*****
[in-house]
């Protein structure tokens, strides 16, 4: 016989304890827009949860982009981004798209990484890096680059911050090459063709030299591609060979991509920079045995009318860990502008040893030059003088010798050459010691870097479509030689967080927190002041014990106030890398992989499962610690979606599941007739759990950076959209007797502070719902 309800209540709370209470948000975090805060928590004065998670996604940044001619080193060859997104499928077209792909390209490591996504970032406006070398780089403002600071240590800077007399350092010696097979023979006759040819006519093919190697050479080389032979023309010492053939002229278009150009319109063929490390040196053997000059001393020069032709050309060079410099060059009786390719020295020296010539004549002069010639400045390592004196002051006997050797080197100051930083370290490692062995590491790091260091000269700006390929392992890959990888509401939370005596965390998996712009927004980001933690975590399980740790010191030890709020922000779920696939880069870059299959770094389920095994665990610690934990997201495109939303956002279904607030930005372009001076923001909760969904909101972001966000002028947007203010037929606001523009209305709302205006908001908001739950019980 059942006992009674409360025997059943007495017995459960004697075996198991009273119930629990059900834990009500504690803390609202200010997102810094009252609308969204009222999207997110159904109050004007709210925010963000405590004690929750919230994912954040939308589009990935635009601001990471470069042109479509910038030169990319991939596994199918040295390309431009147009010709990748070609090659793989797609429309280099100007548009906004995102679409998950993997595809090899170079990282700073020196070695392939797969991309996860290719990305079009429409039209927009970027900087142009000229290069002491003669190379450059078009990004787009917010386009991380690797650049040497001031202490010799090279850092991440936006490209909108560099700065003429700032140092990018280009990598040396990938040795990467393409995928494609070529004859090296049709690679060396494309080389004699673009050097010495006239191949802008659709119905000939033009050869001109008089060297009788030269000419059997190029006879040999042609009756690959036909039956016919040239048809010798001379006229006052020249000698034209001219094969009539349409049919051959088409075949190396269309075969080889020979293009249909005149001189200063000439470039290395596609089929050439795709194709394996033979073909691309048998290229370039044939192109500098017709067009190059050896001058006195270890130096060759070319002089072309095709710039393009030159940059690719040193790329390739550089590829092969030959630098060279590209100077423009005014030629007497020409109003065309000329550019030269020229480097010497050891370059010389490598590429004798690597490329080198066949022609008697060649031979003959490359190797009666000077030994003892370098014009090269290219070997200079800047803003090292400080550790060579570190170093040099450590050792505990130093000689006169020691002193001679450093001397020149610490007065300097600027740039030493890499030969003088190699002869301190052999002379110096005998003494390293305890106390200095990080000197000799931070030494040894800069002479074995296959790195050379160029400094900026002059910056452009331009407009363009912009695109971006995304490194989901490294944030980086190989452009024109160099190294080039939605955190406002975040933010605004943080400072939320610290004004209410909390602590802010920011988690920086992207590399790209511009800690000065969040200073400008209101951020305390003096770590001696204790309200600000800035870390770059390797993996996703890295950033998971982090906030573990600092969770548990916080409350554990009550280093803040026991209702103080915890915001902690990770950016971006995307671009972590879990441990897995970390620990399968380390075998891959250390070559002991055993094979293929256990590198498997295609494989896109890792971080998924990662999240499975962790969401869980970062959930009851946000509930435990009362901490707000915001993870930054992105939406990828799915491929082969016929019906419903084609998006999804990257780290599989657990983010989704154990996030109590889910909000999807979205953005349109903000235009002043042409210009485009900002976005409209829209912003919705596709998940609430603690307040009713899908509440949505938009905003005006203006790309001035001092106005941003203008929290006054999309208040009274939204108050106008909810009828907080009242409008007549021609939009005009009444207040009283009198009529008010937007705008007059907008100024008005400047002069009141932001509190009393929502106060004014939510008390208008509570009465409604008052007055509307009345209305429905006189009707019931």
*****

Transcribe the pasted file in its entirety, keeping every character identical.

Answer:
[in-house]
């Protein structure tokens, strides 16, 4: 016989304890827009949860982009981004798209990484890096680059911050090459063709030299591609060979991509920079045995009318860990502008040893030059003088010798050459010691870097479509030689967080927190002041014990106030890398992989499962610690979606599941007739759990950076959209007797502070719902 309800209540709370209470948000975090805060928590004065998670996604940044001619080193060859997104499928077209792909390209490591996504970032406006070398780089403002600071240590800077007399350092010696097979023979006759040819006519093919190697050479080389032979023309010492053939002229278009150009319109063929490390040196053997000059001393020069032709050309060079410099060059009786390719020295020296010539004549002069010639400045390592004196002051006997050797080197100051930083370290490692062995590491790091260091000269700006390929392992890959990888509401939370005596965390998996712009927004980001933690975590399980740790010191030890709020922000779920696939880069870059299959770094389920095994665990610690934990997201495109939303956002279904607030930005372009001076923001909760969904909101972001966000002028947007203010037929606001523009209305709302205006908001908001739950019980 059942006992009674409360025997059943007495017995459960004697075996198991009273119930629990059900834990009500504690803390609202200010997102810094009252609308969204009222999207997110159904109050004007709210925010963000405590004690929750919230994912954040939308589009990935635009601001990471470069042109479509910038030169990319991939596994199918040295390309431009147009010709990748070609090659793989797609429309280099100007548009906004995102679409998950993997595809090899170079990282700073020196070695392939797969991309996860290719990305079009429409039209927009970027900087142009000229290069002491003669190379450059078009990004787009917010386009991380690797650049040497001031202490010799090279850092991440936006490209909108560099700065003429700032140092990018280009990598040396990938040795990467393409995928494609070529004859090296049709690679060396494309080389004699673009050097010495006239191949802008659709119905000939033009050869001109008089060297009788030269000419059997190029006879040999042609009756690959036909039956016919040239048809010798001379006229006052020249000698034209001219094969009539349409049919051959088409075949190396269309075969080889020979293009249909005149001189200063000439470039290395596609089929050439795709194709394996033979073909691309048998290229370039044939192109500098017709067009190059050896001058006195270890130096060759070319002089072309095709710039393009030159940059690719040193790329390739550089590829092969030959630098060279590209100077423009005014030629007497020409109003065309000329550019030269020229480097010497050891370059010389490598590429004798690597490329080198066949022609008697060649031979003959490359190797009666000077030994003892370098014009090269290219070997200079800047803003090292400080550790060579570190170093040099450590050792505990130093000689006169020691002193001679450093001397020149610490007065300097600027740039030493890499030969003088190699002869301190052999002379110096005998003494390293305890106390200095990080000197000799931070030494040894800069002479074995296959790195050379160029400094900026002059910056452009331009407009363009912009695109971006995304490194989901490294944030980086190989452009024109160099190294080039939605955190406002975040933010605004943080400072939320610290004004209410909390602590802010920011988690920086992207590399790209511009800690000065969040200073400008209101951020305390003096770590001696204790309200600000800035870390770059390797993996996703890295950033998971982090906030573990600092969770548990916080409350554990009550280093803040026991209702103080915890915001902690990770950016971006995307671009972590879990441990897995970390620990399968380390075998891959250390070559002991055993094979293929256990590198498997295609494989896109890792971080998924990662999240499975962790969401869980970062959930009851946000509930435990009362901490707000915001993870930054992105939406990828799915491929082969016929019906419903084609998006999804990257780290599989657990983010989704154990996030109590889910909000999807979205953005349109903000235009002043042409210009485009900002976005409209829209912003919705596709998940609430603690307040009713899908509440949505938009905003005006203006790309001035001092106005941003203008929290006054999309208040009274939204108050106008909810009828907080009242409008007549021609939009005009009444207040009283009198009529008010937007705008007059907008100024008005400047002069009141932001509190009393929502106060004014939510008390208008509570009465409604008052007055509307009345209305429905006189009707019931």